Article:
You can only draw or erase in FreeTikZ, as if you were working on paper. There is no way to move dots around once they are drawn, or to change the colour of things, or to write labels anywhere. The idea is that you use a touchscreen, or stylus, or mouse, to draw your diagram. After that, you can tweak the LaTeX code by hand, moving morphisms around, changing angles, adding labels, or whatever you like. So you still need to know a bit of TikZ, but this is much faster than typesetting your diagram from scratch. (If you really wanted, you could load the LaTeX code into TikZiT, and change the diagram with your mouse before going to your actual LaTex file and using your keyboard.)

Finally, you can download the whole source, so you can also use FreeTikZ locally. Handy for when you don’t have an internet connection, en route to your conference, desparately making slides.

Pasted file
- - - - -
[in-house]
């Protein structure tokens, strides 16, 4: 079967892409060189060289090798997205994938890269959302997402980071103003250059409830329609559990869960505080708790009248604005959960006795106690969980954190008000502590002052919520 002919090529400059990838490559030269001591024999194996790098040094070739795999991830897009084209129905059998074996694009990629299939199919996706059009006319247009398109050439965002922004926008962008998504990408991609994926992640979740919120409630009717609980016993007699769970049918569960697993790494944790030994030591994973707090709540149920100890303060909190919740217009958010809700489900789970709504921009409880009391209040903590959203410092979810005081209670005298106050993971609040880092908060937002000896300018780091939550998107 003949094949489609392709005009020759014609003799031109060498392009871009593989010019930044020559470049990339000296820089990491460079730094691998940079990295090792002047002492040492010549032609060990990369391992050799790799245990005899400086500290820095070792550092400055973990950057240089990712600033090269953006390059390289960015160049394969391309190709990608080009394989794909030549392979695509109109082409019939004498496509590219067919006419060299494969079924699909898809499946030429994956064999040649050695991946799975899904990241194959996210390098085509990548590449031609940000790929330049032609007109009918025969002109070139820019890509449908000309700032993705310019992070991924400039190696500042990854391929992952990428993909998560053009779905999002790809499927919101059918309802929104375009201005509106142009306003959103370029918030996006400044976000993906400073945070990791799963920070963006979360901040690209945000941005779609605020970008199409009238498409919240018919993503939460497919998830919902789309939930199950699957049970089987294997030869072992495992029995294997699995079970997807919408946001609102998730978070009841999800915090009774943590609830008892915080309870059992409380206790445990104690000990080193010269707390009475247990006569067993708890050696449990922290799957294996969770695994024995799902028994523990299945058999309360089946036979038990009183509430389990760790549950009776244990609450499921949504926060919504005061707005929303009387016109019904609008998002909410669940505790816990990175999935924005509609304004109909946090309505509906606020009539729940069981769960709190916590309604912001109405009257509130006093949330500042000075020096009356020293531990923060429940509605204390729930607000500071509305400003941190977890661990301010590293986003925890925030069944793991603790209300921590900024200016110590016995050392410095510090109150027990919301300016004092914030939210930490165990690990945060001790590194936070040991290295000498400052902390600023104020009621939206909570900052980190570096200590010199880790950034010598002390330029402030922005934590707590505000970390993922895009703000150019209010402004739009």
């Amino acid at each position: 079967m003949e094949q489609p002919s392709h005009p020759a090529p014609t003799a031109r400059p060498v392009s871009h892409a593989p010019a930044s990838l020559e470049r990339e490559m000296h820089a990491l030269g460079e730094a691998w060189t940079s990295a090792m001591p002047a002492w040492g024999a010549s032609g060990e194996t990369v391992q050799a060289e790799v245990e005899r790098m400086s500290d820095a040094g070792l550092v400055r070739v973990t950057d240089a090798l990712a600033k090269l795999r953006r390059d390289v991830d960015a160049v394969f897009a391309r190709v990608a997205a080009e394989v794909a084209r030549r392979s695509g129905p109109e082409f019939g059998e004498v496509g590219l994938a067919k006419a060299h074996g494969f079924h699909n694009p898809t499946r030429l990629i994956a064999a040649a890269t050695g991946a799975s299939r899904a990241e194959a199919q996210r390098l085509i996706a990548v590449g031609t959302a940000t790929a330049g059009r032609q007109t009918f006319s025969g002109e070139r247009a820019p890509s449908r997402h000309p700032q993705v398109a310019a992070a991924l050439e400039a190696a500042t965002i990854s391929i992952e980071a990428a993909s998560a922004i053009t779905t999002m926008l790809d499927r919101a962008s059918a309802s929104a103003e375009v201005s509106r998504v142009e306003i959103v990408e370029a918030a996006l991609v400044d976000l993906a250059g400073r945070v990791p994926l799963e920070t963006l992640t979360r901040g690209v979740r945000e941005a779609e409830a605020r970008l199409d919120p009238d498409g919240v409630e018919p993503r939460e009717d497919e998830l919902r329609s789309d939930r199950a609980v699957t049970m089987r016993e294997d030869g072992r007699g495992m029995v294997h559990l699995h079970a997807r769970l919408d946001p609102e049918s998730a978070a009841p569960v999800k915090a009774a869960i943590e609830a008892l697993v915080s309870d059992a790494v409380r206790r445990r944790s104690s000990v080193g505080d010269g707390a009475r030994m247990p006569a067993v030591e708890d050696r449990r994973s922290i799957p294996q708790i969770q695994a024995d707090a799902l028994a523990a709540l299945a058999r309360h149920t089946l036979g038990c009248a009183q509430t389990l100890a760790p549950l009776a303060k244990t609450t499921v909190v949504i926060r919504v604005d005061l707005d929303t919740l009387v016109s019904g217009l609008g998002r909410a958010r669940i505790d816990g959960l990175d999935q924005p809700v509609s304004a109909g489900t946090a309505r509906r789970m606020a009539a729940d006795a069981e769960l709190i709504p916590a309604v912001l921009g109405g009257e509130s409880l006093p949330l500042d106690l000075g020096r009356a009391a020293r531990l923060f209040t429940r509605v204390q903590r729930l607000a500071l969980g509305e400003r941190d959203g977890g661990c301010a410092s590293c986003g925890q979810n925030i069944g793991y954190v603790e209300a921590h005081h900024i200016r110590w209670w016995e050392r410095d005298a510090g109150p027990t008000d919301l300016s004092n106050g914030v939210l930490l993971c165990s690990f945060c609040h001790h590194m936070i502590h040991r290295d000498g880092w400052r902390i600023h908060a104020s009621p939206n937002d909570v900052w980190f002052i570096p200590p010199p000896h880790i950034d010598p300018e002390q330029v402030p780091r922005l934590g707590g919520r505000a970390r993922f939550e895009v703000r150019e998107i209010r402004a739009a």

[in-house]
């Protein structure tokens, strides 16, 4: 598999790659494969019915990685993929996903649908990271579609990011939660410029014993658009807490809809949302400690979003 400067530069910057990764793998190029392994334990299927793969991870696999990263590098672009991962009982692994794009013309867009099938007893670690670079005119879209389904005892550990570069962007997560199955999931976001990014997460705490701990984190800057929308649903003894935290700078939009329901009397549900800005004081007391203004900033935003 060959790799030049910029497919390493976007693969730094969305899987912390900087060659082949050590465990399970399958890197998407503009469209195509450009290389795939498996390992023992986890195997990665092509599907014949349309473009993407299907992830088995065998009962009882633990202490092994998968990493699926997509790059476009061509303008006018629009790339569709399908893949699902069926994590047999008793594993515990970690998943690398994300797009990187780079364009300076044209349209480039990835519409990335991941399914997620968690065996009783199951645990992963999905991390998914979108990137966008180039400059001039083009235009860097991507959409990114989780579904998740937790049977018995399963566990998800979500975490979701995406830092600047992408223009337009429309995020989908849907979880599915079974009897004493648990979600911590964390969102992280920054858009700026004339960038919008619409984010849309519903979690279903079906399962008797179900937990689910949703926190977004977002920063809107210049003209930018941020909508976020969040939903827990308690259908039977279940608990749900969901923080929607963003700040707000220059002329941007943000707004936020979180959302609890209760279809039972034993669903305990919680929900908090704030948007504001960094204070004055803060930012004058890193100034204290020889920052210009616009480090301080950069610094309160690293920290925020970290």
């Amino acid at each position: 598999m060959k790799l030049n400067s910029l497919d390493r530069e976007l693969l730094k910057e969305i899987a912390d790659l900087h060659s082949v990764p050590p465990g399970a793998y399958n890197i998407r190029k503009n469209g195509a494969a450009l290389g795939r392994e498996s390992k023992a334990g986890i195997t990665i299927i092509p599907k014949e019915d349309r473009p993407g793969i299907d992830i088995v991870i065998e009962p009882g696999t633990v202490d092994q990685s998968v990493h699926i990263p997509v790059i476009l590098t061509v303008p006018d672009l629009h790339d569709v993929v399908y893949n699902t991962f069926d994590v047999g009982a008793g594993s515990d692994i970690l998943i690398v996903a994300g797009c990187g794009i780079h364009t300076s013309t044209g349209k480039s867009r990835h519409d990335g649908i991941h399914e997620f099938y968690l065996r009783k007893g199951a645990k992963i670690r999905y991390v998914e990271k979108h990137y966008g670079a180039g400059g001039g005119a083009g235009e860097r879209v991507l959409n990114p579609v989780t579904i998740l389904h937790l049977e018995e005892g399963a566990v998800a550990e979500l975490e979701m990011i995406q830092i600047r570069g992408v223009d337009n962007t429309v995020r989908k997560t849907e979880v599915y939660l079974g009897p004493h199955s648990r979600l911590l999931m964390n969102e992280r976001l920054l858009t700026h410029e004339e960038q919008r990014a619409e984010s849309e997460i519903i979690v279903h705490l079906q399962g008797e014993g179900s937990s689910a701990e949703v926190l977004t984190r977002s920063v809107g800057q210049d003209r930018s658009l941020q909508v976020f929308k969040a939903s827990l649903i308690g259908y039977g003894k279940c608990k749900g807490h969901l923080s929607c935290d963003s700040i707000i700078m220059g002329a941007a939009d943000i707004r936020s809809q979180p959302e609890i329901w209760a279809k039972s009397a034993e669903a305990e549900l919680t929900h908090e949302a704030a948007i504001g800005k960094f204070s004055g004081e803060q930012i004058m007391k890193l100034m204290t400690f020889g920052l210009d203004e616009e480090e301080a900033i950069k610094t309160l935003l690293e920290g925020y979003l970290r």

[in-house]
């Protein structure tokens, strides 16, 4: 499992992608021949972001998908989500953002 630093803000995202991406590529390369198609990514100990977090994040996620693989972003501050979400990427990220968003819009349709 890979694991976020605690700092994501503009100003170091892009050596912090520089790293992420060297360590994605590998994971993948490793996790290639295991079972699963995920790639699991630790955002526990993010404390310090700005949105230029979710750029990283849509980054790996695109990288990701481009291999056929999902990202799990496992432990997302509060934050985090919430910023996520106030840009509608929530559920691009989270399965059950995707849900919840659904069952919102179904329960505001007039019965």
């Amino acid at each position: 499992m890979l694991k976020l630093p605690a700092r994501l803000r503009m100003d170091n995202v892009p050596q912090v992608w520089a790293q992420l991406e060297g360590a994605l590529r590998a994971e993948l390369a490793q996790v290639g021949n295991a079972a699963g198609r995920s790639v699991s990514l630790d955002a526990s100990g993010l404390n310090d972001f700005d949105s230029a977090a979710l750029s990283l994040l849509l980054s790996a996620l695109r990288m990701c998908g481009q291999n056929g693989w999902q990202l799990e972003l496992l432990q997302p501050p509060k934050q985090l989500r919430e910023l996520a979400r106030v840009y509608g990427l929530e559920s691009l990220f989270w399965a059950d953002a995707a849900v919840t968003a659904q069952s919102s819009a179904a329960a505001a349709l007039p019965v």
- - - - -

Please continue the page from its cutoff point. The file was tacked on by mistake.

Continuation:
How does it work?

To let this post not completely be a blatant commercial, let’s briefly explain how FreeTikZ works. Up to some webpage bookkeeping and generating LaTeX code, the heart of the algorithm solves the following problem. You’re given a list of strokes, each stroke being a list of vectors in 2\mathbb{R}^2. For each stroke, you’re asked whether it is a dot, a morphism (and if so in which orientation), or something else (that is, a wire, and if so what it connects).

How does it do that? First we compute some numerical properties of the stroke. Thinking of the stroke as spanning a polygon, we can calculate some basic properties:

From those, we can find some more advanced properties.

  • Compactness: This has nothing to do with topological compactness. Instead it measures “how close together” the points of the stroke are. For example, a circle will be very compact, but a straight line will not.
  • Eccentricity is another fundamental characteristic of polygons. It measures the shortest distance between a point and all others, and takes the maximum of that over all points.

The two most useful properties for us are the following.